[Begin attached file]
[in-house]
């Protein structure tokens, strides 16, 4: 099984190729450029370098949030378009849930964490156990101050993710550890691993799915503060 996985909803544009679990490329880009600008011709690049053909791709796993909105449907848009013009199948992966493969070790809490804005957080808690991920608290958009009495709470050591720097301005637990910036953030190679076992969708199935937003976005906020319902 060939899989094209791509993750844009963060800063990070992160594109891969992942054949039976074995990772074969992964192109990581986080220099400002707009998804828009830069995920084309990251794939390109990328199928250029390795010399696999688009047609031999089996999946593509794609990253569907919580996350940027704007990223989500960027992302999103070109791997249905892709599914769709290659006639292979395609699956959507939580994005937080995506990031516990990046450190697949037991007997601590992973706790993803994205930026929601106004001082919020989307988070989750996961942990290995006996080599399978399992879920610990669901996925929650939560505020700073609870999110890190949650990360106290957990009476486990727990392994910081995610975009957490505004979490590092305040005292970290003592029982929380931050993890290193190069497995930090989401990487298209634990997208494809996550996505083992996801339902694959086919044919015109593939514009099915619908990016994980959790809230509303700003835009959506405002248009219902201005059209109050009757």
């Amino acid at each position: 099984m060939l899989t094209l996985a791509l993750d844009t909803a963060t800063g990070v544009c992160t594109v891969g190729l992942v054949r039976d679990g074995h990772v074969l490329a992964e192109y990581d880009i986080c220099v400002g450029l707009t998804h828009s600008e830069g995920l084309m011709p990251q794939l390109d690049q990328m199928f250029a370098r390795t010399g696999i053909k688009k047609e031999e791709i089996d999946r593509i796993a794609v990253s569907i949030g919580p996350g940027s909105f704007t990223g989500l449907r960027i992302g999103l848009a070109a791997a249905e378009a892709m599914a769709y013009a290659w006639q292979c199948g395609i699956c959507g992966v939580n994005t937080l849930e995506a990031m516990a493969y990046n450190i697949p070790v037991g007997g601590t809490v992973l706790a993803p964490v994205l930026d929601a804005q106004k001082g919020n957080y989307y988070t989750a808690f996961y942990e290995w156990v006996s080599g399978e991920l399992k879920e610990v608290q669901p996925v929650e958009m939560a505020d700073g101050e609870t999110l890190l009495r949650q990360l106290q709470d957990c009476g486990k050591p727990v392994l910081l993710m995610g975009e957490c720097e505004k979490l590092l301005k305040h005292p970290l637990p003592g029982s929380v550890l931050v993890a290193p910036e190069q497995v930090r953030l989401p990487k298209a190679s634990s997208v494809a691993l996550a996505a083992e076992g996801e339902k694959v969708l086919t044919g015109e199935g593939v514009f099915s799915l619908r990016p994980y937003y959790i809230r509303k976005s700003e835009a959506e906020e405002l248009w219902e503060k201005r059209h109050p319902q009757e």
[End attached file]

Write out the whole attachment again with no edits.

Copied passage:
[in-house]
């Protein structure tokens, strides 16, 4: 099984190729450029370098949030378009849930964490156990101050993710550890691993799915503060 996985909803544009679990490329880009600008011709690049053909791709796993909105449907848009013009199948992966493969070790809490804005957080808690991920608290958009009495709470050591720097301005637990910036953030190679076992969708199935937003976005906020319902 060939899989094209791509993750844009963060800063990070992160594109891969992942054949039976074995990772074969992964192109990581986080220099400002707009998804828009830069995920084309990251794939390109990328199928250029390795010399696999688009047609031999089996999946593509794609990253569907919580996350940027704007990223989500960027992302999103070109791997249905892709599914769709290659006639292979395609699956959507939580994005937080995506990031516990990046450190697949037991007997601590992973706790993803994205930026929601106004001082919020989307988070989750996961942990290995006996080599399978399992879920610990669901996925929650939560505020700073609870999110890190949650990360106290957990009476486990727990392994910081995610975009957490505004979490590092305040005292970290003592029982929380931050993890290193190069497995930090989401990487298209634990997208494809996550996505083992996801339902694959086919044919015109593939514009099915619908990016994980959790809230509303700003835009959506405002248009219902201005059209109050009757």
């Amino acid at each position: 099984m060939l899989t094209l996985a791509l993750d844009t909803a963060t800063g990070v544009c992160t594109v891969g190729l992942v054949r039976d679990g074995h990772v074969l490329a992964e192109y990581d880009i986080c220099v400002g450029l707009t998804h828009s600008e830069g995920l084309m011709p990251q794939l390109d690049q990328m199928f250029a370098r390795t010399g696999i053909k688009k047609e031999e791709i089996d999946r593509i796993a794609v990253s569907i949030g919580p996350g940027s909105f704007t990223g989500l449907r960027i992302g999103l848009a070109a791997a249905e378009a892709m599914a769709y013009a290659w006639q292979c199948g395609i699956c959507g992966v939580n994005t937080l849930e995506a990031m516990a493969y990046n450190i697949p070790v037991g007997g601590t809490v992973l706790a993803p964490v994205l930026d929601a804005q106004k001082g919020n957080y989307y988070t989750a808690f996961y942990e290995w156990v006996s080599g399978e991920l399992k879920e610990v608290q669901p996925v929650e958009m939560a505020d700073g101050e609870t999110l890190l009495r949650q990360l106290q709470d957990c009476g486990k050591p727990v392994l910081l993710m995610g975009e957490c720097e505004k979490l590092l301005k305040h005292p970290l637990p003592g029982s929380v550890l931050v993890a290193p910036e190069q497995v930090r953030l989401p990487k298209a190679s634990s997208v494809a691993l996550a996505a083992e076992g996801e339902k694959v969708l086919t044919g015109e199935g593939v514009f099915s799915l619908r990016p994980y937003y959790i809230r509303k976005s700003e835009a959506e906020e405002l248009w219902e503060k201005r059209h109050p319902q009757e």